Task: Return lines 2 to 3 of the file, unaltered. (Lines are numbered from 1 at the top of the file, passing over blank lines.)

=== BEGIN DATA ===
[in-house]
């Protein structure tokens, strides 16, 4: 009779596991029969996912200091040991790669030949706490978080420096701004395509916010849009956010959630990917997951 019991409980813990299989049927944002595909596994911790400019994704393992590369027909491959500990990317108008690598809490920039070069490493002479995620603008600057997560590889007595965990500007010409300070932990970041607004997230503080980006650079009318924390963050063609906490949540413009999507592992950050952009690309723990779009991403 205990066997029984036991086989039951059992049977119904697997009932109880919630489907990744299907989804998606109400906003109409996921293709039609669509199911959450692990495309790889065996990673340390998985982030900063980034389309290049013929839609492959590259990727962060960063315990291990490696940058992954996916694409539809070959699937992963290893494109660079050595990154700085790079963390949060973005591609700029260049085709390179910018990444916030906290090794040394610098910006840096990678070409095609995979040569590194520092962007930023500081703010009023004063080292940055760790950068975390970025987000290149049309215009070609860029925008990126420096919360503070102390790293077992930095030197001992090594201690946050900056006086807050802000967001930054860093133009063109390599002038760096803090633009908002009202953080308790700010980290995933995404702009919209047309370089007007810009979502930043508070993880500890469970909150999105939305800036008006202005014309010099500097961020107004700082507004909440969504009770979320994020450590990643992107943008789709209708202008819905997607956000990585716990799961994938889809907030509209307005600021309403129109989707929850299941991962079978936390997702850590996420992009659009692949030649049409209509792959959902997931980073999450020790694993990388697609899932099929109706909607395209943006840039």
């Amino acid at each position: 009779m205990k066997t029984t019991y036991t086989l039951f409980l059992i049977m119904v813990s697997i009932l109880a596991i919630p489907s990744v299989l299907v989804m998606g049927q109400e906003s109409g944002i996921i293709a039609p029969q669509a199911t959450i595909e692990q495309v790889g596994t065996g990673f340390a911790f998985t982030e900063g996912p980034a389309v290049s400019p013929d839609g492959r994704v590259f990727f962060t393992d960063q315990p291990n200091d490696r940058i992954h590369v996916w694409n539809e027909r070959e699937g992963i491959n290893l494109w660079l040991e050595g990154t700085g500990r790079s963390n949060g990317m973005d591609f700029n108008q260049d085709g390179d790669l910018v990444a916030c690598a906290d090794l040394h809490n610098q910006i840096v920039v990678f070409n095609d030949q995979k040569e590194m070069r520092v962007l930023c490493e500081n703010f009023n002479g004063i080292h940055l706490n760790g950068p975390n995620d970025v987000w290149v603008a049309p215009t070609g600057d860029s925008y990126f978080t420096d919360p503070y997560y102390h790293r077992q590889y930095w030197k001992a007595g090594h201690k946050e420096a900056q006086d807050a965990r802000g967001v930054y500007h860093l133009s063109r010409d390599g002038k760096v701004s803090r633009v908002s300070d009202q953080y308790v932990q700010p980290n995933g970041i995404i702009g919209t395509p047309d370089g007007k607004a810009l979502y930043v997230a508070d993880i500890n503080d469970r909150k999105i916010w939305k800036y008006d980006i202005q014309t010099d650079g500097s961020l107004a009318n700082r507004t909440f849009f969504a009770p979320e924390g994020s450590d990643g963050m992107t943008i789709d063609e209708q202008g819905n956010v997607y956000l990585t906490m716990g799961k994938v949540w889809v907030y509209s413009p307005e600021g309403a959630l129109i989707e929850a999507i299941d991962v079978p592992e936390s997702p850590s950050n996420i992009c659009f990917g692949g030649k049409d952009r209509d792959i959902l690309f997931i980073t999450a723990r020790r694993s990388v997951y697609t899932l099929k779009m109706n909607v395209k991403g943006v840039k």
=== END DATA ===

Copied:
């Protein structure tokens, strides 16, 4: 009779596991029969996912200091040991790669030949706490978080420096701004395509916010849009956010959630990917997951 019991409980813990299989049927944002595909596994911790400019994704393992590369027909491959500990990317108008690598809490920039070069490493002479995620603008600057997560590889007595965990500007010409300070932990970041607004997230503080980006650079009318924390963050063609906490949540413009999507592992950050952009690309723990779009991403 205990066997029984036991086989039951059992049977119904697997009932109880919630489907990744299907989804998606109400906003109409996921293709039609669509199911959450692990495309790889065996990673340390998985982030900063980034389309290049013929839609492959590259990727962060960063315990291990490696940058992954996916694409539809070959699937992963290893494109660079050595990154700085790079963390949060973005591609700029260049085709390179910018990444916030906290090794040394610098910006840096990678070409095609995979040569590194520092962007930023500081703010009023004063080292940055760790950068975390970025987000290149049309215009070609860029925008990126420096919360503070102390790293077992930095030197001992090594201690946050900056006086807050802000967001930054860093133009063109390599002038760096803090633009908002009202953080308790700010980290995933995404702009919209047309370089007007810009979502930043508070993880500890469970909150999105939305800036008006202005014309010099500097961020107004700082507004909440969504009770979320994020450590990643992107943008789709209708202008819905997607956000990585716990799961994938889809907030509209307005600021309403129109989707929850299941991962079978936390997702850590996420992009659009692949030649049409209509792959959902997931980073999450020790694993990388697609899932099929109706909607395209943006840039």
């Amino acid at each position: 009779m205990k066997t029984t019991y036991t086989l039951f409980l059992i049977m119904v813990s697997i009932l109880a596991i919630p489907s990744v299989l299907v989804m998606g049927q109400e906003s109409g944002i996921i293709a039609p029969q669509a199911t959450i595909e692990q495309v790889g596994t065996g990673f340390a911790f998985t982030e900063g996912p980034a389309v290049s400019p013929d839609g492959r994704v590259f990727f962060t393992d960063q315990p291990n200091d490696r940058i992954h590369v996916w694409n539809e027909r070959e699937g992963i491959n290893l494109w660079l040991e050595g990154t700085g500990r790079s963390n949060g990317m973005d591609f700029n108008q260049d085709g390179d790669l910018v990444a916030c690598a906290d090794l040394h809490n610098q910006i840096v920039v990678f070409n095609d030949q995979k040569e590194m070069r520092v962007l930023c490493e500081n703010f009023n002479g004063i080292h940055l706490n760790g950068p975390n995620d970025v987000w290149v603008a049309p215009t070609g600057d860029s925008y990126f978080t420096d919360p503070y997560y102390h790293r077992q590889y930095w030197k001992a007595g090594h201690k946050e420096a900056q006086d807050a965990r802000g967001v930054y500007h860093l133009s063109r010409d390599g002038k760096v701004s803090r633009v908002s300070d009202q953080y308790v932990q700010p980290n995933g970041i995404i702009g919209t395509p047309d370089g007007k607004a810009l979502y930043v997230a508070d993880i500890n503080d469970r909150k999105i916010w939305k800036y008006d980006i202005q014309t010099d650079g500097s961020l107004a009318n700082r507004t909440f849009f969504a009770p979320e924390g994020s450590d990643g963050m992107t943008i789709d063609e209708q202008g819905n956010v997607y956000l990585t906490m716990g799961k994938v949540w889809v907030y509209s413009p307005e600021g309403a959630l129109i989707e929850a999507i299941d991962v079978p592992e936390s997702p850590s950050n996420i992009c659009f990917g692949g030649k049409d952009r209509d792959i959902l690309f997931i980073t999450a723990r020790r694993s990388v997951y697609t899932l099929k779009m109706n909607v395209k991403g943006v840039k």